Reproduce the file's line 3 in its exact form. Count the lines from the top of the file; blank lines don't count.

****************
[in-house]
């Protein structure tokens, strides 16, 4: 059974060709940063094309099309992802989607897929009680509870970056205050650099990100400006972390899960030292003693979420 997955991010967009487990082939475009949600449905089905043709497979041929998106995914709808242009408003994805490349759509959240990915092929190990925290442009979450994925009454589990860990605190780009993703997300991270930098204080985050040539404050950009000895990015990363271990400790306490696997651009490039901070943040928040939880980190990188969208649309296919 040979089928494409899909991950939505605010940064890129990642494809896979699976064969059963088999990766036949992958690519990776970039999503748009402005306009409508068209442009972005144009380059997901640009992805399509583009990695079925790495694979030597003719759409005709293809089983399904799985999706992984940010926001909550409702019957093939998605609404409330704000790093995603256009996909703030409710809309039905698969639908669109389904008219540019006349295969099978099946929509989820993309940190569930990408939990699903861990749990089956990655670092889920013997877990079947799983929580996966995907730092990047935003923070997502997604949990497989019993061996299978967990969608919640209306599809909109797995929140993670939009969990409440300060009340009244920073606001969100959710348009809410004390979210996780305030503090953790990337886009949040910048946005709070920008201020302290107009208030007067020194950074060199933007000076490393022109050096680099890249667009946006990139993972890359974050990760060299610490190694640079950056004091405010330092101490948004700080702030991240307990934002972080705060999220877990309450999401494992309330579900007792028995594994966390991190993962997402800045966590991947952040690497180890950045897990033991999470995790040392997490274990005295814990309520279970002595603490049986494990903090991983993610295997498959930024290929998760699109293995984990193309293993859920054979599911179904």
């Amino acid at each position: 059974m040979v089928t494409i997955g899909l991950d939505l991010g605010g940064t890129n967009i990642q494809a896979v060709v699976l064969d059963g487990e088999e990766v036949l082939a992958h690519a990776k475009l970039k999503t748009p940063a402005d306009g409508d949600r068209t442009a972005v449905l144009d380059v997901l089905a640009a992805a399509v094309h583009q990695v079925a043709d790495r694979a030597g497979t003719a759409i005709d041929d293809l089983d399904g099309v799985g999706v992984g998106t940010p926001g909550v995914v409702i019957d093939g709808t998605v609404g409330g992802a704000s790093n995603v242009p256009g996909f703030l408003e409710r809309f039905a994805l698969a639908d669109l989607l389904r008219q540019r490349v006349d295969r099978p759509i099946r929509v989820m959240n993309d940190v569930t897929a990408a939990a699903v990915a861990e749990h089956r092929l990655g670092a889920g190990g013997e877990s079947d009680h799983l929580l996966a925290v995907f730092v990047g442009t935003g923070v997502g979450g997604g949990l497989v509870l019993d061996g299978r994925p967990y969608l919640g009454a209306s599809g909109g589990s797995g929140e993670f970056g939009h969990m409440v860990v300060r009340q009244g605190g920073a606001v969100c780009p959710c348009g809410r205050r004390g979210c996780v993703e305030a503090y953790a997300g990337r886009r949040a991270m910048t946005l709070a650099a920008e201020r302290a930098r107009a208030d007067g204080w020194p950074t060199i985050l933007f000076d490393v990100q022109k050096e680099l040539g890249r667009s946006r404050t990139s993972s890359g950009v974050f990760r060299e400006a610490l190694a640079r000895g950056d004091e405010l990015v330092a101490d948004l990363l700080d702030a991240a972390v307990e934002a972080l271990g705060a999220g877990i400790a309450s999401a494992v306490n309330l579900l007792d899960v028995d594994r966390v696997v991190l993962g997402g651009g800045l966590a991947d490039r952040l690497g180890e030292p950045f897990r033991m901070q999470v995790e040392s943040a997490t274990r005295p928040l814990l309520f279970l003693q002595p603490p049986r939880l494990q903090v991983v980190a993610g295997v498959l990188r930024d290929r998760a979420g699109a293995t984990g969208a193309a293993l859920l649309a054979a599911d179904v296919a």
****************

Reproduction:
């Amino acid at each position: 059974m040979v089928t494409i997955g899909l991950d939505l991010g605010g940064t890129n967009i990642q494809a896979v060709v699976l064969d059963g487990e088999e990766v036949l082939a992958h690519a990776k475009l970039k999503t748009p940063a402005d306009g409508d949600r068209t442009a972005v449905l144009d380059v997901l089905a640009a992805a399509v094309h583009q990695v079925a043709d790495r694979a030597g497979t003719a759409i005709d041929d293809l089983d399904g099309v799985g999706v992984g998106t940010p926001g909550v995914v409702i019957d093939g709808t998605v609404g409330g992802a704000s790093n995603v242009p256009g996909f703030l408003e409710r809309f039905a994805l698969a639908d669109l989607l389904r008219q540019r490349v006349d295969r099978p759509i099946r929509v989820m959240n993309d940190v569930t897929a990408a939990a699903v990915a861990e749990h089956r092929l990655g670092a889920g190990g013997e877990s079947d009680h799983l929580l996966a925290v995907f730092v990047g442009t935003g923070v997502g979450g997604g949990l497989v509870l019993d061996g299978r994925p967990y969608l919640g009454a209306s599809g909109g589990s797995g929140e993670f970056g939009h969990m409440v860990v300060r009340q009244g605190g920073a606001v969100c780009p959710c348009g809410r205050r004390g979210c996780v993703e305030a503090y953790a997300g990337r886009r949040a991270m910048t946005l709070a650099a920008e201020r302290a930098r107009a208030d007067g204080w020194p950074t060199i985050l933007f000076d490393v990100q022109k050096e680099l040539g890249r667009s946006r404050t990139s993972s890359g950009v974050f990760r060299e400006a610490l190694a640079r000895g950056d004091e405010l990015v330092a101490d948004l990363l700080d702030a991240a972390v307990e934002a972080l271990g705060a999220g877990i400790a309450s999401a494992v306490n309330l579900l007792d899960v028995d594994r966390v696997v991190l993962g997402g651009g800045l966590a991947d490039r952040l690497g180890e030292p950045f897990r033991m901070q999470v995790e040392s943040a997490t274990r005295p928040l814990l309520f279970l003693q002595p603490p049986r939880l494990q903090v991983v980190a993610g295997v498959l990188r930024d290929r998760a979420g699109a293995t984990g969208a193309a293993l859920l649309a054979a599911d179904v296919a």